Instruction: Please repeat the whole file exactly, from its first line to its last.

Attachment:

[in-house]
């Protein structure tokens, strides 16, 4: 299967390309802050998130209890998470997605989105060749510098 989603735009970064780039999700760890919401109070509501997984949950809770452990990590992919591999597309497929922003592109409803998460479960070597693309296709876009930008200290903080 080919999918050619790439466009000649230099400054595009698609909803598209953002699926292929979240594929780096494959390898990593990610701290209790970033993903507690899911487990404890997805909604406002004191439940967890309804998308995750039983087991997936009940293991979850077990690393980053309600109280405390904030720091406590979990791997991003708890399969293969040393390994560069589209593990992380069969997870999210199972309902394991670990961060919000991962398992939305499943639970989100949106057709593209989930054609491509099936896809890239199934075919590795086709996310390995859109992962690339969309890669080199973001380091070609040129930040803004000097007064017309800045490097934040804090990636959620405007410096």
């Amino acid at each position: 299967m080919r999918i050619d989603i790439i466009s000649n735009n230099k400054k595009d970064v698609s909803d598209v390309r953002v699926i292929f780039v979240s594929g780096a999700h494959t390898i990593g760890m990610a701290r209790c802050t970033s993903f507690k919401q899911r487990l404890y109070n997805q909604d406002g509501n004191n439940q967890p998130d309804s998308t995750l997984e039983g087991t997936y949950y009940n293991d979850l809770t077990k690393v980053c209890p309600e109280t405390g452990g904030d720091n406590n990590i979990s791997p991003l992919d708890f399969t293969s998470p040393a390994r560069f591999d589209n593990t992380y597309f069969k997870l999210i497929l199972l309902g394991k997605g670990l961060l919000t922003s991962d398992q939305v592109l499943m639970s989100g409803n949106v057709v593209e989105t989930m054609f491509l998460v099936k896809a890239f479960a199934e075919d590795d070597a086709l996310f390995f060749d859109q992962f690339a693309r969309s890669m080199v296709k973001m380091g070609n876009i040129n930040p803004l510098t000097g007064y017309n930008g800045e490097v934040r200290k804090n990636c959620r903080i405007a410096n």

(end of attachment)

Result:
[in-house]
């Protein structure tokens, strides 16, 4: 299967390309802050998130209890998470997605989105060749510098 989603735009970064780039999700760890919401109070509501997984949950809770452990990590992919591999597309497929922003592109409803998460479960070597693309296709876009930008200290903080 080919999918050619790439466009000649230099400054595009698609909803598209953002699926292929979240594929780096494959390898990593990610701290209790970033993903507690899911487990404890997805909604406002004191439940967890309804998308995750039983087991997936009940293991979850077990690393980053309600109280405390904030720091406590979990791997991003708890399969293969040393390994560069589209593990992380069969997870999210199972309902394991670990961060919000991962398992939305499943639970989100949106057709593209989930054609491509099936896809890239199934075919590795086709996310390995859109992962690339969309890669080199973001380091070609040129930040803004000097007064017309800045490097934040804090990636959620405007410096």
């Amino acid at each position: 299967m080919r999918i050619d989603i790439i466009s000649n735009n230099k400054k595009d970064v698609s909803d598209v390309r953002v699926i292929f780039v979240s594929g780096a999700h494959t390898i990593g760890m990610a701290r209790c802050t970033s993903f507690k919401q899911r487990l404890y109070n997805q909604d406002g509501n004191n439940q967890p998130d309804s998308t995750l997984e039983g087991t997936y949950y009940n293991d979850l809770t077990k690393v980053c209890p309600e109280t405390g452990g904030d720091n406590n990590i979990s791997p991003l992919d708890f399969t293969s998470p040393a390994r560069f591999d589209n593990t992380y597309f069969k997870l999210i497929l199972l309902g394991k997605g670990l961060l919000t922003s991962d398992q939305v592109l499943m639970s989100g409803n949106v057709v593209e989105t989930m054609f491509l998460v099936k896809a890239f479960a199934e075919d590795d070597a086709l996310f390995f060749d859109q992962f690339a693309r969309s890669m080199v296709k973001m380091g070609n876009i040129n930040p803004l510098t000097g007064y017309n930008g800045e490097v934040r200290k804090n990636c959620r903080i405007a410096n």